Potomac News Online | Animals at fair give glimpse of farm life

SPECIAL REPORT Hog Wild at the fair

Steve Boger’s efforts cover a large section of the grassy, well-worn mounds of dirt.

Every animal even remotely associated with farm living, and even some that aren’t, is enclosed in several sections dedicated to Hambone Express at the 56th Annual Prince William County Fair.

Boger and his family’s love of animals prompted him to found Hambone 12 years ago. Boger and a staff of five, including his wife, Suzi, travel 11 months of the year to bring 146 animals to show venues all over the country. The four-legged professionals – sheep, goats, chickens, horses, even Bob the Giant Pig (1,200 pounds) – draw a steady stream of curious onlookers who don’t mind shelling out a few bucks to purchase their very own cup of feed for the well-behaved crew.

The cost of insurance and fuel for three tractor trailers is high, but then, so are the rewards, Boger said.

“A lot of these people come out and they’ve never seen animals before,” said Boger, a Kansas, Okla., resident.

About 88,000 people attended last year’s fair – drawn by the dizzyingly high rides, charbroiled scents and competitive games. The animals are just as much a staple in the county’s fair, where animal owners young and old vie for colorful satin ribbons for the best livestock presentation.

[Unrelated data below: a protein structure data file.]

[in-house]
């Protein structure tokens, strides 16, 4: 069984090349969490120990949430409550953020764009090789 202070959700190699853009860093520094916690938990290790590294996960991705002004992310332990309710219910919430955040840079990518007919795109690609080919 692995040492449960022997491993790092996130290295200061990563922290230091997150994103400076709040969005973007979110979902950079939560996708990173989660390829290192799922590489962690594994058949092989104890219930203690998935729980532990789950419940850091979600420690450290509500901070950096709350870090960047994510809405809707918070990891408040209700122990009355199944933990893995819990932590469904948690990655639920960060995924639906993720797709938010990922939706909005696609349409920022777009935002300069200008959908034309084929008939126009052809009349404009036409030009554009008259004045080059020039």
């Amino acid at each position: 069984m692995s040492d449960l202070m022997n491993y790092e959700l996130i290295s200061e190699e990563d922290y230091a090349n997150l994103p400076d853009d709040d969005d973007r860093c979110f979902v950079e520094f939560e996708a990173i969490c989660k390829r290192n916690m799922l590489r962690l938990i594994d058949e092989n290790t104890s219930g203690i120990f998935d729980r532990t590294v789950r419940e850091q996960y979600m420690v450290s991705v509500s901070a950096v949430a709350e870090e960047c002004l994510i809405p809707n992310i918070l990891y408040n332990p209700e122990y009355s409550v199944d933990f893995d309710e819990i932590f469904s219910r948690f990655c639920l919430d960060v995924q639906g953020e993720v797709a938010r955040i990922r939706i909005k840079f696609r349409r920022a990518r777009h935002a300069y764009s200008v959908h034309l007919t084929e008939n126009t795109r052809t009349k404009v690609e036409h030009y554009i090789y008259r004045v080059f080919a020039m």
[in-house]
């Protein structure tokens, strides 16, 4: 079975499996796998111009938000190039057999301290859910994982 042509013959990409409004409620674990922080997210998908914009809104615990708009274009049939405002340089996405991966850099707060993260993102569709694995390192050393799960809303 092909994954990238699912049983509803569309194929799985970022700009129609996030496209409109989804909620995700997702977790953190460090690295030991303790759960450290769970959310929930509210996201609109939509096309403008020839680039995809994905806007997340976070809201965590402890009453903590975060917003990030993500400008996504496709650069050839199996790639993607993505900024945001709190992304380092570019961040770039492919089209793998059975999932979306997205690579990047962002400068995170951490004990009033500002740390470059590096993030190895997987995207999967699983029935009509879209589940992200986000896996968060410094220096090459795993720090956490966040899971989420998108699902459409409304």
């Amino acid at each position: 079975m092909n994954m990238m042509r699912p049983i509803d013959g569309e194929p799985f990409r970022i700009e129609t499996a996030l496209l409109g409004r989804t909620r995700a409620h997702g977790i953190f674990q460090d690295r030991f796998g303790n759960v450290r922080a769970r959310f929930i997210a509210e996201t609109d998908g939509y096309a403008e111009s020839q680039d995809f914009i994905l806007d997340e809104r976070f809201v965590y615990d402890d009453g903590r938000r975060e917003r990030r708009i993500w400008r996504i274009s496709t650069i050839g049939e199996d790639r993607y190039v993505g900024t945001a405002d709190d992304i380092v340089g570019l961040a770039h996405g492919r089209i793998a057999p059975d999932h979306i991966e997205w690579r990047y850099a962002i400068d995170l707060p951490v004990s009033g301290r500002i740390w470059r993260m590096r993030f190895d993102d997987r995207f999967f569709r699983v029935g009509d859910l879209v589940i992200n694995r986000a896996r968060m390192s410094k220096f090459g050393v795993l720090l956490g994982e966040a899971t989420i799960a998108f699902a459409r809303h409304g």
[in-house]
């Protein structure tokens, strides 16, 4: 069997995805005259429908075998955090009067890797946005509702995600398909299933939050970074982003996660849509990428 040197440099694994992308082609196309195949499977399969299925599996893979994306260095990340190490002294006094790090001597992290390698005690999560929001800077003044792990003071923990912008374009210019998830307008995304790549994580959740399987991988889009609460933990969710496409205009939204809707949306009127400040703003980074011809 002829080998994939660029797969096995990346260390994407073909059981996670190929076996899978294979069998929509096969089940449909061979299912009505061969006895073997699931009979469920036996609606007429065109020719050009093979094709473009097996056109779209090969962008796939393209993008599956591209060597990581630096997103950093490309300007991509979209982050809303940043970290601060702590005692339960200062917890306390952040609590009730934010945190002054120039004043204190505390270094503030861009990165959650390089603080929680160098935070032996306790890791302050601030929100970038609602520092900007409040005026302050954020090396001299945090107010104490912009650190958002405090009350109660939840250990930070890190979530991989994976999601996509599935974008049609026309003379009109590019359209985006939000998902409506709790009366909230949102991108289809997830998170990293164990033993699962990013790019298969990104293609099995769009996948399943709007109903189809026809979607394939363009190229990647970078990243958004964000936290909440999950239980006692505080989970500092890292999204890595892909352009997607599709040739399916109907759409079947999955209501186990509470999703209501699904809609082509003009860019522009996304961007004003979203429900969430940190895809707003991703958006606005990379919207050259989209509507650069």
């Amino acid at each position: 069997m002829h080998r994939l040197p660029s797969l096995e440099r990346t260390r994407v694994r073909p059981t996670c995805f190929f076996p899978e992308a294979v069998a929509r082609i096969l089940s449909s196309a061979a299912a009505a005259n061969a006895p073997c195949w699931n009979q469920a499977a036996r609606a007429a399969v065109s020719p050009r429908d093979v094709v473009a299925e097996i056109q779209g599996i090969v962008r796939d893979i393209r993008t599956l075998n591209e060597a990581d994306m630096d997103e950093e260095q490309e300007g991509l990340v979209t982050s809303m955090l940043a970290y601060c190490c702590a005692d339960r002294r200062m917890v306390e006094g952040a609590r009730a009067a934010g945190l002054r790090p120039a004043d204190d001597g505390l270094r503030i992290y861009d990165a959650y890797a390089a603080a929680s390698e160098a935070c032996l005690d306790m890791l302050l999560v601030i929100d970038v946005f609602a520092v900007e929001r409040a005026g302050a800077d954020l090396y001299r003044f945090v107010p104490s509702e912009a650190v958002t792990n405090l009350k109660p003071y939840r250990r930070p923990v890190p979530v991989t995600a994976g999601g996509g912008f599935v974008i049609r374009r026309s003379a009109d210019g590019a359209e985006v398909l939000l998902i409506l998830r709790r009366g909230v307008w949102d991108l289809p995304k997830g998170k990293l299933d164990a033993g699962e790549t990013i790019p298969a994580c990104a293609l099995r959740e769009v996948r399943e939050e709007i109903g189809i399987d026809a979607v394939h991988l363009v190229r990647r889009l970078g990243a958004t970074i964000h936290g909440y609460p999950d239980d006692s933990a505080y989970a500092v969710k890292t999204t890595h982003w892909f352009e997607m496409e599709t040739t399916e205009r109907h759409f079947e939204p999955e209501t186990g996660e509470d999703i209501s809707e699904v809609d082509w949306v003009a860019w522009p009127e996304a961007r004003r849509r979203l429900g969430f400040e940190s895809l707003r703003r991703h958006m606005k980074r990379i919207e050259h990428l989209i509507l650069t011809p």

While some are competing for titles, others are earning a living traveling to shows more often than not. Regardless of whether the work is intended to produce ribbons or wages, it is still work, many say.

“It’s a learning experience,” said Kraig Smith, 12. The young owner of 45 head of cattle, most of which remained on the family farm in Catlett, walked away with a bevy of ribbons in the dairy cow showing Tuesday, including the first-place spring calf and the Buddy Gough Award for most points. Competing under the combined family farm name HHF & NF Farms, he also had big hopes for the beef division.

A member of his local 4-H club in Catlett, Kraig is continuing a long family tradition of raising cattle. Long hours spent cleaning, feeding, milking and preparing the topline – using an adhesive to make the hairs on the cow’s spine stand at attention – are par for the course. But so, unfortunately, is the increased cost of selling the beverage that does a body good, according to Lisa Smith, Kraig’s mother.

Though the price of feed and labor has increased, the income the Smith family receives from selling the milk has not, Lisa Smith said. Still, competing several times a year is a fun family affair that can earn college dollars for Kraig, as well as a sense of accomplishment.

“It’s fun for the kids … and some of the people we’re showing with, we’ve shown with all our lives,” Lisa Smith said.

Richardsville resident Thomas Dwyer has been competing for the love of the show for 36 years, rather than the money.

“It’s definitely not for the money because I don’t make enough money to support it,” said Dwyer, sitting beside his fiancee Carolyn Ryan on Tuesday morning.

Dwyer beamed as he pointed at his three awards, including Grand Champion, for his 30 chickens. Fed a special diet and kept separate from his other chickens, the show chickens are transported by trailer to about eight shows annually.

Dwyer, a full-time concrete cutter, started raising poultry when his two children were involved in 4-H, but he has continued the hobby even though they are grown now.

“The enjoyment of doing it. The fun of getting the ribbons,” said Dwyer, referring to his motivation for contending with the difficult task of bathing chickens before a competition.

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